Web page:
The Last Post Ceremony commemorating the service of (2625) Private Sidney John Fogarty, 2nd Pioneer Battalion, AIF, First World War

Place Europe: France, Picardie, Somme, Albert Bapaume Area, Pozieres Area, Pozieres
Accession Number PAFU2014/427.01
Collection type Film
Object type Last Post film
Physical description 16:9
Maker Australian War Memorial
Place made Australia: Australian Capital Territory, Canberra, Campbell
Date made 14 November 2014
Access Open
Conflict First World War, 1914-1918
Copyright Item copyright: © Australian War Memorial
Creative Commons License This item is licensed under CC BY-NC
Copying Provisions Copyright restrictions apply. Only personal, non-commercial, research and study use permitted. Permission of copyright holder required for any commercial use and/or reproduction.

The Last Post Ceremony is presented in the Commemorative area of the Australian War Memorial each day. The ceremony commemorates more than 102,000 Australians who have given their lives in war and other operations and whose names are recorded on the Roll of Honour. At each ceremony the story behind one of the names on the Roll of Honour is told. Hosted by Joanne Smedley, the story for this day was on (2625) Private Sidney John Fogarty, 2nd Pioneer Battalion, AIF, First World War.

Film order form
Speech transcript

2625 Private Sidney John Fogarty, 2nd Pioneer Battalion, AIF
KIA 14 November 1916
Photograph supplied by family.

Story delivered 14 November 2014

Today we remember and pay tribute to Private Sidney John Fogarty.

Sidney Fogarty was born in Orange, the youngest of a large family. His family moved to Bathurst while he was still a child, and he went on to be educated at the Patrician Brothers’ School there. He was first employed by a coachbuilder in Bathurst, but by the time the First World War broke out he had been working for a cabinet maker for about two years.

Fogarty enlisted in the Australian Imperial Force in early August 1915 and was sent overseas with reinforcements to the 18th Battalion. He spent a short time in Egypt, largely in a Cairo hospital with the mumps, before being sent to fight on the Western Front in France. By the time he arrived he had been transferred to the 2nd Pioneer Battalion.

The pioneers were responsible for construction and maintenance of the battlefield. Fogarty and his battalion were heavily involved in the battles around Pozières and Mouquet Farm in July and August 1916, building, maintaining, or extending trenches, jumping-off positions, and strong-posts.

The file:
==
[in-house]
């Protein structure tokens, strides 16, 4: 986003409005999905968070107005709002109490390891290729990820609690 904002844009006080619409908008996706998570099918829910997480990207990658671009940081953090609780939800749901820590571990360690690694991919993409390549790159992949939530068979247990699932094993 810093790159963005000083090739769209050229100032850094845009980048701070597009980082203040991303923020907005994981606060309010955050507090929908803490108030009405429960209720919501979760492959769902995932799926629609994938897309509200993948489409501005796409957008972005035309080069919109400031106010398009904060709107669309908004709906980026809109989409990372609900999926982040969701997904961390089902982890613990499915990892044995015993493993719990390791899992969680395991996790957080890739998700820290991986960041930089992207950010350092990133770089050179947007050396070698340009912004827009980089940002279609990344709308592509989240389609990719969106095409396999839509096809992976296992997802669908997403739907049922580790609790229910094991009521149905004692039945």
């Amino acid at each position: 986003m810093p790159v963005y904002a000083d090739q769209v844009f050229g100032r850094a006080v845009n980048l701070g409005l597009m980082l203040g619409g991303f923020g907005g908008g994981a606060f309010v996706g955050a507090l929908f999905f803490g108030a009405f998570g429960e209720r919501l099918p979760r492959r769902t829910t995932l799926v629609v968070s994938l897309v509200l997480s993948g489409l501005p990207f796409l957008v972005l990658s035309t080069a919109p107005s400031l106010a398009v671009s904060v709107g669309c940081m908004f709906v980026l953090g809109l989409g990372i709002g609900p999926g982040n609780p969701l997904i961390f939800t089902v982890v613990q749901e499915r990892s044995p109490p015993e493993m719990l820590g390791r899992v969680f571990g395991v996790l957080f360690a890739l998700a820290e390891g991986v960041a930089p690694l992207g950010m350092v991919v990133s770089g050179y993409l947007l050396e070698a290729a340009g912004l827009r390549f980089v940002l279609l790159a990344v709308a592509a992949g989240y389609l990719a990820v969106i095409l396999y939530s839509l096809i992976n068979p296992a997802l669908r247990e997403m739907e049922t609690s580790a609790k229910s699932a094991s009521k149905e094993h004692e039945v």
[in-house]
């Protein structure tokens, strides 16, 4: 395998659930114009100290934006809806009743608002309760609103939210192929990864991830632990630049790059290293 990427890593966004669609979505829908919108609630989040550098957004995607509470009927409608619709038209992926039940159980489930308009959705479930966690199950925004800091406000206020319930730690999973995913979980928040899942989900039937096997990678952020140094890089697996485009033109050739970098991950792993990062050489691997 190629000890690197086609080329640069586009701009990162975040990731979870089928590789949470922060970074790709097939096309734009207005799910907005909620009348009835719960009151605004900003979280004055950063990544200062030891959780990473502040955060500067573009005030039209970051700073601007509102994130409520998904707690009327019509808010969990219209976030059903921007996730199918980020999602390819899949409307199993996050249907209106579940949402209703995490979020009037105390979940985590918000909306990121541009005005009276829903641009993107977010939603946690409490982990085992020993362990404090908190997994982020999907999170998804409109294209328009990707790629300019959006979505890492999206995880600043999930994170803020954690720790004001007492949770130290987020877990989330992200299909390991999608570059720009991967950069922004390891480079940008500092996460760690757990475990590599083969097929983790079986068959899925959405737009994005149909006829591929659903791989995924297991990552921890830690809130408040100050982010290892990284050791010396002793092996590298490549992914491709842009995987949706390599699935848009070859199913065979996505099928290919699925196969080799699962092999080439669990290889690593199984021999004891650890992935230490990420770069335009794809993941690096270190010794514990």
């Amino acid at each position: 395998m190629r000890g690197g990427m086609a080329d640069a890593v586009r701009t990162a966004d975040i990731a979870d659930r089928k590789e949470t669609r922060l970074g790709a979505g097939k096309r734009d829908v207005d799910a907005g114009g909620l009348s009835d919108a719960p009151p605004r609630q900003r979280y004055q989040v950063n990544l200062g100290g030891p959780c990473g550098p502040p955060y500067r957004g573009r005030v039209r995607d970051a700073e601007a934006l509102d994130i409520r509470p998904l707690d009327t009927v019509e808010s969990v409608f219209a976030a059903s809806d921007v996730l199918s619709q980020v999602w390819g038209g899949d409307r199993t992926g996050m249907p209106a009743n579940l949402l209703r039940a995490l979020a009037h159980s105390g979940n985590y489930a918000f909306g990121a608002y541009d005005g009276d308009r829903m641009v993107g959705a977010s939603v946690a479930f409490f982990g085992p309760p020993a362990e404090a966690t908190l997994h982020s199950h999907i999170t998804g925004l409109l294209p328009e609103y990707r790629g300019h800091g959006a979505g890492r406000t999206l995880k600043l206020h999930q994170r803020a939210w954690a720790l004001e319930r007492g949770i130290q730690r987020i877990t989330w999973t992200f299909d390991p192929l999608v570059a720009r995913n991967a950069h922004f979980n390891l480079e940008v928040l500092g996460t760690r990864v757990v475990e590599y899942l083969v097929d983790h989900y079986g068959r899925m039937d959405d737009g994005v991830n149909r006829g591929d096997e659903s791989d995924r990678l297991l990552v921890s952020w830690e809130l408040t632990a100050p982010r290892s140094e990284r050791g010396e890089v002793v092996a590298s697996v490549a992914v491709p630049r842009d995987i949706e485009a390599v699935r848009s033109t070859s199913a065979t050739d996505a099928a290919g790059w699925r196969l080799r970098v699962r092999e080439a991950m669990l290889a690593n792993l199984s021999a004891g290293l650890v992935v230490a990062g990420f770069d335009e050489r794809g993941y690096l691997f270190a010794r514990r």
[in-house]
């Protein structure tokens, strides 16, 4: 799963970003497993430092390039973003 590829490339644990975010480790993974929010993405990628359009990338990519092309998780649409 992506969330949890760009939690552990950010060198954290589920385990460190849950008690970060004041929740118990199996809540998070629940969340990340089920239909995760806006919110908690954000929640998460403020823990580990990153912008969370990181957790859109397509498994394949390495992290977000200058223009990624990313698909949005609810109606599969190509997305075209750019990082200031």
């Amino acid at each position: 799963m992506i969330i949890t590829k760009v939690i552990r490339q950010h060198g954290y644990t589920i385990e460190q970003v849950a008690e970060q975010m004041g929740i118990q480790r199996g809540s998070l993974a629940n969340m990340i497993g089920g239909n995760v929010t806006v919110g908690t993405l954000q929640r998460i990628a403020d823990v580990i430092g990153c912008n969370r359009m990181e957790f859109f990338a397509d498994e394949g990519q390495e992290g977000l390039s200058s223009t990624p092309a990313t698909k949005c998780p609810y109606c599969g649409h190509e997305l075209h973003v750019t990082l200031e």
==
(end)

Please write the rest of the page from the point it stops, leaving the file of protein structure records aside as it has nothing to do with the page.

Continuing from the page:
By November they were working around Flers, laying tracks, building trenches, and filling shell holes.

On the first day I ANZAC attacked the village, Fogarty disappeared. He was listed as wounded and missing, and for months no further news would be heard by his family in Australia.

In the meantime, his mother Alice received a number of conflicting reports. She wrote to the Defence Department to say, “I am very much worried about my son; will you kindly advise me what has become of my darling boy as I am a broken-hearted mother.”

Investigations revealed that Sidney Fogarty had been killed, probably by a bursting shell, on 14 November 1916. He was buried in the field, but his body has since been reinterred in the Warlencourt British Cemetery in France. In May 1917 the Reverend Norton conveyed the news to Mrs Fogarty in Bathurst.

Private Sidney Fogarty, described as a “studious young fellow” and “very popular”, was 19 years old.

His name is listed on the Roll of Honour on my right, along with more than 60,000 others from the First World War. His photograph is displayed today beside the Pool of Reflection.

This is but one of the many stories of courage and sacrifice told here at the Australian War Memorial. We now remember Private Sidney John Fogarty, and all of those Australians who have given their lives in the service of our nation.

Meleah Hampton
Historian, Military History Section

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